Identifying Signs of Alcoholism

Alcoholism is a devastating crutch that can tear apart any individual and family alike. It is extremely important to recognize the signs of alcoholism in yourself and in your loved ones. If you suspect you or a loved one is having problems with alcohol consumption you can seek help for yourself or speak to your loved one about seeking help for themselves as soon as possible.

11 Symptoms of an Alcohol Abuse Disorder:

1. Having constant cravings for alcohol that cannot be quenched by anything else.

2. Lack of control over the amount of alcohol consumed. Alcohol abusers and alcoholics find themselves drinking with no control, and they are unable to fight the urge for alcohol. This power gets stronger as the alcoholism progresses on.

3. Inability to stop consuming alcohol. Once the drinking begins, they are unable to limit the amount of alcohol they consume, and are only able to stop whenever they physically can no longer continue drinking.

4. Issues with their relationships as a result of alcohol consumption. Most alcohol abusers find that their personal relationships are a mess. They don’t have time to spend time with their loves ones.

5. Spending a large proportion of their time drinking alcohol. Alcohol becomes the center of their lives.

6. Withdrawal symptoms are seen and felt when the individual does not use alcohol. This is a more serious symptom.

7. Alcohol tolerance increases and the individual needs to drink more to get as intoxicated as they want.

8. Continued drinking even when the individual’s health is at risk. If a person is told to stop drinking for health reasons and they cannot stop, this is a sign that they are well into alcoholism and need an intervention.

9. Alcohol affecting a person’s work and social life to the point that they are unable to carry out their normal day-to-day activities.

10. Lack of interest and participation in activities that a person used to enjoy. Alcohol becomes all you know and want.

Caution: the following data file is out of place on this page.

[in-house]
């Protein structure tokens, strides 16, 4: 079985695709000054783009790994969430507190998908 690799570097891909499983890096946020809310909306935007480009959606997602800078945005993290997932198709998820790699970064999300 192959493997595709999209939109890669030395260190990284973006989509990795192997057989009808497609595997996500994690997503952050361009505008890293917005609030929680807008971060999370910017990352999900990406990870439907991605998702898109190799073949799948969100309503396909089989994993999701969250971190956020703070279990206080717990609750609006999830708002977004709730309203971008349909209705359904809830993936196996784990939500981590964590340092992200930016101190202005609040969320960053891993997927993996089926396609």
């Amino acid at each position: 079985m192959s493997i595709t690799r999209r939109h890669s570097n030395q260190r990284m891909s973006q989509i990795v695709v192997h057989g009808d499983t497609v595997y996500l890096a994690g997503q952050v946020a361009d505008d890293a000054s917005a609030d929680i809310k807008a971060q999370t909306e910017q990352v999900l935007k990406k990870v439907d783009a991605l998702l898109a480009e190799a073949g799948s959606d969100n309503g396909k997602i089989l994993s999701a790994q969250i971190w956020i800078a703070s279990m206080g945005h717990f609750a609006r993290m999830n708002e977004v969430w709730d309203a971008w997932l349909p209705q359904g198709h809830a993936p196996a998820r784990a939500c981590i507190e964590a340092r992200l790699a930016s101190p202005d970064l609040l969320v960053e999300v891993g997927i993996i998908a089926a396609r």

11. Taking high risks and participating in dangerous activities while under the influence.

Approach with Care and Caution

If you suspect a loved one might be an alcoholic or is headed there, your first instinct will most likely be to confront them and tell them they have a problem. During such times, emotions are high, and the wrong thing can be said. This can affect both the person trying to help and the alcoholic.

Other times, you might be afraid that they will not react well to the intervention and might go deeper into their addiction. You should always remind yourself that you cannot control the reaction of the other person, try as you might. Trying to help an alcoholic is a difficult process, and it takes a toll on an individual’s mental, physical and emotional health. Both the alcoholic and their loved ones are affected. A lot of care and understanding is always advised in such situations.

What is the Difference between Alcoholism and Alcohol Abuse?

The difference between alcohol abuse and alcoholism is based on the severity of alcohol intake. Persons abusing alcohol but are not dependent on it exercise more control and tolerance. When an individual exhibits two or more symptoms of alcohol abuse from the above list, then the condition can be called alcohol abuse. If they exhibit 4 or more symptoms, then the condition is alcoholism. It is advisable to look out for the symptoms because someone who likes to drink can rapidly progress into alcoholism.

Whether you are battling alcoholism yourself, or you suspect a loved one of being an alcoholic, it is important that you support them through the process of getting help.

 

About the Author:

Hayden Stewart is a contributing author and media specialist for the Summer House Detox Center’s Blog. He regularly produces content for detox, recovery, and sobriety blogs on a regular basis and covers many topics ranging from life after abuse to overcoming addictions.